Clinical and Translational Neuroscience | 2021
Reperfusion failure despite recanalization in stroke: New translational evidence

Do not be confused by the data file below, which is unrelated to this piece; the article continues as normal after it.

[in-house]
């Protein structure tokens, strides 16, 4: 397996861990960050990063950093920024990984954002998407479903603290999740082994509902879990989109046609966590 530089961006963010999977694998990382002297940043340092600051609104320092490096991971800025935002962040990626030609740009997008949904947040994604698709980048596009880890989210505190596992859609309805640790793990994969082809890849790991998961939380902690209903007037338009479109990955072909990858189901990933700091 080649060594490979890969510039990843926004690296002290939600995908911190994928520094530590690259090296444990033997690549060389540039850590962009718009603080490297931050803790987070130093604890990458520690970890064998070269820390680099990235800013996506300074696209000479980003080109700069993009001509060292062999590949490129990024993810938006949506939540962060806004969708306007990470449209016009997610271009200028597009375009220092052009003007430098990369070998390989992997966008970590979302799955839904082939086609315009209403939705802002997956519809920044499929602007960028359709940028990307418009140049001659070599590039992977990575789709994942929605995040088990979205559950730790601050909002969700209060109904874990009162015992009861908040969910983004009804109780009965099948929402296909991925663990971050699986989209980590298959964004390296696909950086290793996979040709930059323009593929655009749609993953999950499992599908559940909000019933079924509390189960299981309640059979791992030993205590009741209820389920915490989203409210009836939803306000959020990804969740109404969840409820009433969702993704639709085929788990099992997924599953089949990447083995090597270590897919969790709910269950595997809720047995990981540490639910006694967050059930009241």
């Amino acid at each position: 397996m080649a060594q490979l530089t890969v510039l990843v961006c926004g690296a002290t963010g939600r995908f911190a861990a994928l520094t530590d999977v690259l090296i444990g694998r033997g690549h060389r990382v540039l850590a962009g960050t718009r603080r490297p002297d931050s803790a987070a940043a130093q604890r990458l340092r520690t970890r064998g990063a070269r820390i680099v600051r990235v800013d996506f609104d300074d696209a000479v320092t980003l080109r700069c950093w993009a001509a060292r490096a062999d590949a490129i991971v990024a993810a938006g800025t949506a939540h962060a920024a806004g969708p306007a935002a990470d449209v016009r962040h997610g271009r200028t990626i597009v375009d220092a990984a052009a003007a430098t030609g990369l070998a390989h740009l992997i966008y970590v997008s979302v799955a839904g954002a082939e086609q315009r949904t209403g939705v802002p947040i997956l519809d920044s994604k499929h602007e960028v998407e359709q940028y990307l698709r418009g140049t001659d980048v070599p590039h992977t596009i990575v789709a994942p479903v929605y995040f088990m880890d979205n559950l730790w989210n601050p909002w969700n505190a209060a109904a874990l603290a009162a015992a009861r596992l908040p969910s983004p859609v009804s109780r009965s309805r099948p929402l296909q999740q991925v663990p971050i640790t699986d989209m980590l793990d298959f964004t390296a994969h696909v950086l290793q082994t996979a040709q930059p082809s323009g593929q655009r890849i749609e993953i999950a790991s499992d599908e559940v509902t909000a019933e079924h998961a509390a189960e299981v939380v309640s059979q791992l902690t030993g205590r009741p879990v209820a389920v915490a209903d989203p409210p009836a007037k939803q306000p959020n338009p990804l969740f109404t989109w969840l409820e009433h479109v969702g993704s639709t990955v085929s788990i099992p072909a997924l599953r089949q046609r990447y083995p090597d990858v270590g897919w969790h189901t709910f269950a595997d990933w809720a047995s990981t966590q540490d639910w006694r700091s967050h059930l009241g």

Current treatment for acute ischemic stroke aims at recanalizing the occluded blood vessel to reperfuse ischemic brain tissue. Clot removal can be achieved pharmacologically with a thrombolytic drug, such as recombinant tissue plasminogen activator, or with mechanical thrombectomy. However, reopening the occluded vessel does not guarantee full tissue reperfusion, which has been referred to as reperfusion failure. When it occurs, reperfusion failure significantly attenuates the beneficial effect of recanalization therapy and severely affects functional recovery of stroke patients. The mechanisms of reperfusion failure are somewhat complex and not fully understood. Briefly, after stroke, capillaries show stalls, constriction and luminal narrowing, being crowded with neutrophils, and fibrin–platelet deposits. Furthermore, after recanalization in stroke patients, a primary clot can break, dislodge, and occlude distal arterial branches further downstream. In this review, we highlight a rodent model that allows studying the pathophysiological mechanisms underlying reperfusion failure after stroke. We also describe the vascular and intravascular changes involved in reperfusion, which may provide relevant therapeutic targets for improving treatment of stroke patients.